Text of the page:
Polybion reported that its bacterial cellulose facility is scaling up production after the successful closing of a $4.4 million (€4 million) Series A financing round led by Blue Horizon.

At maximum capacity, Polybion’s solar-powered, industrial-scale bacterial cellulose manufacturing facility will produce 1.1 million ft2 per year of the company’s proprietary biotextile Celium®, according to company officials who say the firm is using the new funds to expand the company’s carbon-neutral bio-manufacturing facility, increase research and development efforts, and deploy Celium into consumer goods.

“Scaling the production of Celium, a sustainable alternative to animal-based textiles and petroleum-derived synthetics, is a huge step on Polybion’s mission to bring performance and possibility to 21st-century designers and materials engineers,” said Axel Gómez-Ortigoza, co-founder and CEO, Polybion, which has facilities in  Irapuato, México, and Madrid, Spain.

“We are happy to partner with Polybion,” added Tanmay Annachhatre, principal, Blue Horizon principal, “and join this great team on their journey to create new and fully sustainable materials. Consumers, brands, and manufacturers are all seeking novel, sustainable materials. Few other companies have moved as quickly as

Polybion was founded in 2015 by Mexican brothers Axel and Alexis Gómez-Ortigoza, and Bárbara González Rolón. Together, they developed the tools and technology to grow high-performance bio-assembled materials by upcycling agro-industrial food waste and harnessing living organisms such as bacteria, notes a company press statement.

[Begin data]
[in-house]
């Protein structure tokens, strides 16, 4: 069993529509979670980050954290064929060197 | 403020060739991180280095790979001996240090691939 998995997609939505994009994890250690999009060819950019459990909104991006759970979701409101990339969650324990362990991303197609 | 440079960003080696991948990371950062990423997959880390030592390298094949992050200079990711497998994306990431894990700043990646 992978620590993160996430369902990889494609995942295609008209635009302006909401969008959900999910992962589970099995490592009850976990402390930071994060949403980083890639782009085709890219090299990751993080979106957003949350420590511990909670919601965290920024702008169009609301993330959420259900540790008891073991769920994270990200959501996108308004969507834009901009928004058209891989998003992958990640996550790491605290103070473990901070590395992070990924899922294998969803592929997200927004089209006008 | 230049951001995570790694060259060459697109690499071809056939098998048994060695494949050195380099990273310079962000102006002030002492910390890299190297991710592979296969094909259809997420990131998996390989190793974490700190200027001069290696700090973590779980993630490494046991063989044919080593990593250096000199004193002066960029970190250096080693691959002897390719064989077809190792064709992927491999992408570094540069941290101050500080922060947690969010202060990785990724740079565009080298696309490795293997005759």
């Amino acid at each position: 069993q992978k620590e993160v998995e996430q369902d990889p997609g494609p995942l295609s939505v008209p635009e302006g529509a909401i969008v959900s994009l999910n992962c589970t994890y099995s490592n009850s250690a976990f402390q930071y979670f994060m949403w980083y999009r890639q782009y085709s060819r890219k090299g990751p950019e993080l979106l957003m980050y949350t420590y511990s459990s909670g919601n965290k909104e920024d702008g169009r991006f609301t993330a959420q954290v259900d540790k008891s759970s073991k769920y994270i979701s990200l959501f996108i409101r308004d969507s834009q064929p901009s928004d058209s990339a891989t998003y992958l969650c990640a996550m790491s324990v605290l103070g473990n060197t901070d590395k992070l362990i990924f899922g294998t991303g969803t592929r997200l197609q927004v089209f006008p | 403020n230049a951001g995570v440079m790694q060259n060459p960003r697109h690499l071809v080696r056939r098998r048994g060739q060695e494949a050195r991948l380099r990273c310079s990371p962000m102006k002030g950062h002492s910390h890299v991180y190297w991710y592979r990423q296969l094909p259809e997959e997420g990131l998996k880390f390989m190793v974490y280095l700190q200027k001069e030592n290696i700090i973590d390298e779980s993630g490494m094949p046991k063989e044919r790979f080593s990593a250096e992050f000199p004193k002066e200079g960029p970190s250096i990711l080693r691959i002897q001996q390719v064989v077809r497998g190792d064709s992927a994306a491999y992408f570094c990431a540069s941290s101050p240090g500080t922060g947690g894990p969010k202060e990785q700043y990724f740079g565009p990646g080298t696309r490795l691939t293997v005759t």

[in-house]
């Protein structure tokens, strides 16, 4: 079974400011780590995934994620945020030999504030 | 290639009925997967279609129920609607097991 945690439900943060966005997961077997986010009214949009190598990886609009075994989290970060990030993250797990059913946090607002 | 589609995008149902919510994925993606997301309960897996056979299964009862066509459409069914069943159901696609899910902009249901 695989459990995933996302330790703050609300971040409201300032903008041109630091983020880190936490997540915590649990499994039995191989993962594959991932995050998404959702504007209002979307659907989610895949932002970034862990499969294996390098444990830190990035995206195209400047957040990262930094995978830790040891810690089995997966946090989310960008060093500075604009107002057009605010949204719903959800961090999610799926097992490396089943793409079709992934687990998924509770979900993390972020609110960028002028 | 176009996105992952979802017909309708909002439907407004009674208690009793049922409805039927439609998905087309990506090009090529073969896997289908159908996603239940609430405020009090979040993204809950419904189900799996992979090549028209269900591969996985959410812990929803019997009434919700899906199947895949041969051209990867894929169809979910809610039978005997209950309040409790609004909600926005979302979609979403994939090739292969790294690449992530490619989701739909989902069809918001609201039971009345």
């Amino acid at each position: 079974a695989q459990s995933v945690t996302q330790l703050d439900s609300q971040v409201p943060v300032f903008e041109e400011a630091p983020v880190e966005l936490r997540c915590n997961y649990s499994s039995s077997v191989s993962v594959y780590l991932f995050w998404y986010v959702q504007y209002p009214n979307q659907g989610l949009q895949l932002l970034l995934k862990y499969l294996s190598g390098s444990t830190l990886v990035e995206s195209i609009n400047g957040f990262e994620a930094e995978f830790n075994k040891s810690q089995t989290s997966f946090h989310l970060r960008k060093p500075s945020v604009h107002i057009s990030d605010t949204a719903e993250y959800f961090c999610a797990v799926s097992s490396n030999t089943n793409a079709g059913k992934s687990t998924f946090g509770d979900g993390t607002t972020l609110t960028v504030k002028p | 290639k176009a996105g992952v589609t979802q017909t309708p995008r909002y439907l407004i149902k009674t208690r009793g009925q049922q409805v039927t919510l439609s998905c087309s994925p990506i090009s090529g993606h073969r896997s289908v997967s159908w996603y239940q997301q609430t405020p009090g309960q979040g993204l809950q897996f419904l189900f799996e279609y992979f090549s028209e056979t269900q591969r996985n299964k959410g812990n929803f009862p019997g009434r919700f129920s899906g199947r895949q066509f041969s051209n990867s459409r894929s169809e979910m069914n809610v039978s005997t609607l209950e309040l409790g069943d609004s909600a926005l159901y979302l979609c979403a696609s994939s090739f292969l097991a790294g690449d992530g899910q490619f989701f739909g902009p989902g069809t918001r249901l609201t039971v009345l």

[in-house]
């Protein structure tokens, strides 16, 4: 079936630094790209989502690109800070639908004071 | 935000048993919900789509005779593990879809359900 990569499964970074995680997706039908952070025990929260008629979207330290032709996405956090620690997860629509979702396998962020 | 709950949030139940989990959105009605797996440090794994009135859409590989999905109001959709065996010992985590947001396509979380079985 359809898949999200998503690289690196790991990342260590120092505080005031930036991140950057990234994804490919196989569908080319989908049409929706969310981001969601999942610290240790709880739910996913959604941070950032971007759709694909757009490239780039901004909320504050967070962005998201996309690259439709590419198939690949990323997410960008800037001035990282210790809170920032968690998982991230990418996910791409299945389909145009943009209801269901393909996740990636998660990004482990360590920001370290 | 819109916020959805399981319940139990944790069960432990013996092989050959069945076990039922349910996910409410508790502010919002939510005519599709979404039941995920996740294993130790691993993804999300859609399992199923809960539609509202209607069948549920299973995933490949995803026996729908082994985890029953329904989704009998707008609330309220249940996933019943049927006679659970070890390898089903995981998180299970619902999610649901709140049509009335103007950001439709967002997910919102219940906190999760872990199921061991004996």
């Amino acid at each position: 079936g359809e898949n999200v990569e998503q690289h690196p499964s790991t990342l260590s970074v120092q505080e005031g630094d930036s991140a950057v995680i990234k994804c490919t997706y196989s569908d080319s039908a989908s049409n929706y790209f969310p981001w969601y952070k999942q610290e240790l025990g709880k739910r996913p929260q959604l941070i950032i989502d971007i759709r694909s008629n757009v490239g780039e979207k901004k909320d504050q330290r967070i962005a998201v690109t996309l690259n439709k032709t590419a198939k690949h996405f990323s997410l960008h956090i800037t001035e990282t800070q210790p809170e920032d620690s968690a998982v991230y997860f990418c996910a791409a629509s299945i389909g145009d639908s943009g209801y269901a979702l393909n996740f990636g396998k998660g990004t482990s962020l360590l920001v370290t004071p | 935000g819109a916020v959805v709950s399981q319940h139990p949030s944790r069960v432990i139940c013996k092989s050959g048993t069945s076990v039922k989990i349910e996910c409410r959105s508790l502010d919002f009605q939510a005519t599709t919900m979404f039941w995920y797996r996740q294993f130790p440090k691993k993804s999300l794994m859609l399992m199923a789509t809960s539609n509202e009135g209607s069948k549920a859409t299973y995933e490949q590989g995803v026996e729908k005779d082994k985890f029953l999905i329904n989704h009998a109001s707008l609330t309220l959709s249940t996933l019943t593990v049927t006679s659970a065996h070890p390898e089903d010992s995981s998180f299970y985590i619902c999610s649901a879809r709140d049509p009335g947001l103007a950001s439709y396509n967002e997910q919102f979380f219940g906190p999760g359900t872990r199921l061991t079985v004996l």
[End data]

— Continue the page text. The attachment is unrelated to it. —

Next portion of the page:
Leveraging waste as raw material and designing, producing, and finishing products under the same roof are key to Polybion’s long-term strategy.

Celium is the first in a series of new biomaterials Polybion plans to create. Produced from cellulose,  Celium is an animal-free leather substitute intended for use fashion, sportswear, and automotive applications. Polybion expects to reach the maximum production capacity of Celium per year by the third quarter of 2023.

“With our expanded manufacturing capabilities, we are enhancing our ability to work with some of the world’s most iconic global consumer brands while reducing carbon emissions and displacing the animal-derived leather value chain,” added Alexis Gómez-Ortigoza, Polybion co-founder and chief financial officer. “Our goal is to enhance these brands’ ability to accelerate the development of bioassembled products, increase sustainability, and accelerate the path toward the circular economy.”